Labor is an art installation that fills a gallery with the scent of people exerting themselves in stressful conditions. But there are no people involved in making the smell — it is created by bacteria breeding in two industrial fermenters at the center of the space. Each incubates a unique species of human skin bacteria responsible for the primary scent of sweat: Staphylococus epidermis and Propionibacterium. The project poetically reflects and interrogates industrial society’s shift from human and machine labor to increasingly pervasive forms of microbial manufacturing, and in this process contemplates the changing borders defining what is human.

Paul Vanouse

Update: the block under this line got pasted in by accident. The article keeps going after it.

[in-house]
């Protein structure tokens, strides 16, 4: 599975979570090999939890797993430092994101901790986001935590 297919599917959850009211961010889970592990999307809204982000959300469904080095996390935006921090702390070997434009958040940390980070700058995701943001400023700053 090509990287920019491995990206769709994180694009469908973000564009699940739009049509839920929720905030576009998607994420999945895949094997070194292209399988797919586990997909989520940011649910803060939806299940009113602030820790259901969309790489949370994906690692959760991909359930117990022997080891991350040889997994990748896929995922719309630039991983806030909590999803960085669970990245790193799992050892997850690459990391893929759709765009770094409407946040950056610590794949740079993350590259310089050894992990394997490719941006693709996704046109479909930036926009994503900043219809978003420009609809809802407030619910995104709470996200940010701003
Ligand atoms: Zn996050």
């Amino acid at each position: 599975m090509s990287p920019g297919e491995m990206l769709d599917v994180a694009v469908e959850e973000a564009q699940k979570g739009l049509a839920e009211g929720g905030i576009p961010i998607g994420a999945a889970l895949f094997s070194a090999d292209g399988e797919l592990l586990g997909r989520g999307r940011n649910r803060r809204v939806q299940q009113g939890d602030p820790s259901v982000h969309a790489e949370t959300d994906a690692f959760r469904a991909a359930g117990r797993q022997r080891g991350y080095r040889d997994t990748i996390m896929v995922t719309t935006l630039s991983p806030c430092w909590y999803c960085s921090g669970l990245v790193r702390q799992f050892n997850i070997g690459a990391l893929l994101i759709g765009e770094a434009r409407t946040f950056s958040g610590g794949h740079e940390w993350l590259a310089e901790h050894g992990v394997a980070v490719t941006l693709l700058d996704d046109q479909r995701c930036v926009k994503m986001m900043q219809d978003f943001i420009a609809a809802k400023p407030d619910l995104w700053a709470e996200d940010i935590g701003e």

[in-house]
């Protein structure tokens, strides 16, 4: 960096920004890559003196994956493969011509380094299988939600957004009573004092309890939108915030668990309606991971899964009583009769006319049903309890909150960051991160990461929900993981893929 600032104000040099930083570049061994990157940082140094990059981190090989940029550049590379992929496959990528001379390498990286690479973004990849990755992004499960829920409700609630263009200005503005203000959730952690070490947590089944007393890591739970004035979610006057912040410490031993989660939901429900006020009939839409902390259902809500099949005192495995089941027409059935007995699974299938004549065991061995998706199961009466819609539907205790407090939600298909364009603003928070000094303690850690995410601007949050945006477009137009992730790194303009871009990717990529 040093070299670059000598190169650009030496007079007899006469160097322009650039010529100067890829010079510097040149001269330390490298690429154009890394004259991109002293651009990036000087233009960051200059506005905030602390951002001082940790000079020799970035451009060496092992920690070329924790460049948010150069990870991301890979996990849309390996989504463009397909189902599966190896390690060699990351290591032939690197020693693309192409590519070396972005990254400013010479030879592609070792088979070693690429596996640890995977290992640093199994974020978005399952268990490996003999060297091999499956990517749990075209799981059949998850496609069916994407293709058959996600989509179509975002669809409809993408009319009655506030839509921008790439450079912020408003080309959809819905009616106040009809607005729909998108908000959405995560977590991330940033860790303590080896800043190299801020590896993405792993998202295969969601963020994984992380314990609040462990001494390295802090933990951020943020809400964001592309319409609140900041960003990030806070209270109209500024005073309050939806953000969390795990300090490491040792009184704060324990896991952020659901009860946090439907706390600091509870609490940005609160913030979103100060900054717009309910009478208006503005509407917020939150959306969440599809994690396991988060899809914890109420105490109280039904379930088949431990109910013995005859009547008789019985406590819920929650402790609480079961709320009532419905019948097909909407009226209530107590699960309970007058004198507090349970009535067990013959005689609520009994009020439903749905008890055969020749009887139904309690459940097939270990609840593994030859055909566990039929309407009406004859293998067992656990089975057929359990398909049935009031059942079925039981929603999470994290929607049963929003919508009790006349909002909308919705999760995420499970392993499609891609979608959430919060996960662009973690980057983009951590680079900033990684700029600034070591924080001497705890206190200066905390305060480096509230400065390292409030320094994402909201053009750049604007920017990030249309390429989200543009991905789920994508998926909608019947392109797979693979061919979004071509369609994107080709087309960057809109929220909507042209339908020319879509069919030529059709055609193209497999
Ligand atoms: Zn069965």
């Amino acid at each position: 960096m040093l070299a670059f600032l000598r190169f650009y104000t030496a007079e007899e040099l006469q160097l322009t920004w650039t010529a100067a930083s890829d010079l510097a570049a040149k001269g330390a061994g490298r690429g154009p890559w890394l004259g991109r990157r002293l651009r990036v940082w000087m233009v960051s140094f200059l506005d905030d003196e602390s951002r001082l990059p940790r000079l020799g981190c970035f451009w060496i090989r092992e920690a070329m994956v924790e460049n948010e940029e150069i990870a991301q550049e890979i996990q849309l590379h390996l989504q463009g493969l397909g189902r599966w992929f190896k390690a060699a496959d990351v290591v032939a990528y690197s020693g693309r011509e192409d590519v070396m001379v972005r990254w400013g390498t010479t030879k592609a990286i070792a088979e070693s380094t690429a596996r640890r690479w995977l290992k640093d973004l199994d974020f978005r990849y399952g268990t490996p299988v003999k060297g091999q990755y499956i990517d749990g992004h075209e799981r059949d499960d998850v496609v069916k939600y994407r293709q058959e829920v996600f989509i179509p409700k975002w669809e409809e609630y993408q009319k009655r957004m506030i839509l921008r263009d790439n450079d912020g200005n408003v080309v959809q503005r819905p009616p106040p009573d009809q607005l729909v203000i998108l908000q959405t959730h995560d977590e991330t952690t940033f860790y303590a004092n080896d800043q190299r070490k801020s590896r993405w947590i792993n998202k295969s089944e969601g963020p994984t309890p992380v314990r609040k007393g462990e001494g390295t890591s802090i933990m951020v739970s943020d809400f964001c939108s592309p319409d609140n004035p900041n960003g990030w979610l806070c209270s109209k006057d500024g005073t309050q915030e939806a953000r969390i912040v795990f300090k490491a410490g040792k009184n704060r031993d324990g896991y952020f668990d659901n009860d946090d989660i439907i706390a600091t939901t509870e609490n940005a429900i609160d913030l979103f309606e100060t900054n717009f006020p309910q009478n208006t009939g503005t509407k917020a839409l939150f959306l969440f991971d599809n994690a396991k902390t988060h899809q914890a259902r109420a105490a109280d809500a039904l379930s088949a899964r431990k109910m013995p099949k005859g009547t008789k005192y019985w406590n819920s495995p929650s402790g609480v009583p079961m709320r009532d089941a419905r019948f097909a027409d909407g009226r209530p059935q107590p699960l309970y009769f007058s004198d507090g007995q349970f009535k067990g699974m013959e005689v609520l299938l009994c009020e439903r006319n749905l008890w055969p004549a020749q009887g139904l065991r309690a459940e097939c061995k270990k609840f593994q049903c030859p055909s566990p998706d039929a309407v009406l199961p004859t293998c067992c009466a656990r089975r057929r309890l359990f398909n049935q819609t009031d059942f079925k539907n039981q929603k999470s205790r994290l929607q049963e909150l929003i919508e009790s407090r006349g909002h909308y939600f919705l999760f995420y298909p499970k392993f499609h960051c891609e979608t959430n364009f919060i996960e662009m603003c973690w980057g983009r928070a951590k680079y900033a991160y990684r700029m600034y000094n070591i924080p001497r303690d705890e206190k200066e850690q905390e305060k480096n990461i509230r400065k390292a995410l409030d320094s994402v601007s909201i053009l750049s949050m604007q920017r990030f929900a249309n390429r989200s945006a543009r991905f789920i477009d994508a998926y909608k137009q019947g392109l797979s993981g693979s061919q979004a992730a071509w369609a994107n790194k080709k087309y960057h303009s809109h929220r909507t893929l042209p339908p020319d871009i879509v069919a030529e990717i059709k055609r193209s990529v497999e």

Paul Vanouse is a Professor of Art at the University at Buffalo, where he heads the program in Emerging Practices. Interdisciplinarity and impassioned amateurism guide his art practice. His biological and interactive media projects have been exhibited in over 25 countries and widely across the US. His recent projects, “Latent Figure Protocol”, “Ocular Revision” and “Suspect Inversion Center” use molecular biology techniques to challenge “genome-hype” and to engage issues surrounding DNA fingerprinting, particularly the idea the most authoritative image of our time, the DNA fingerprint, is somehow natural. He has a BFA from the University at Buffalo and an MFA from Carnegie Mellon University.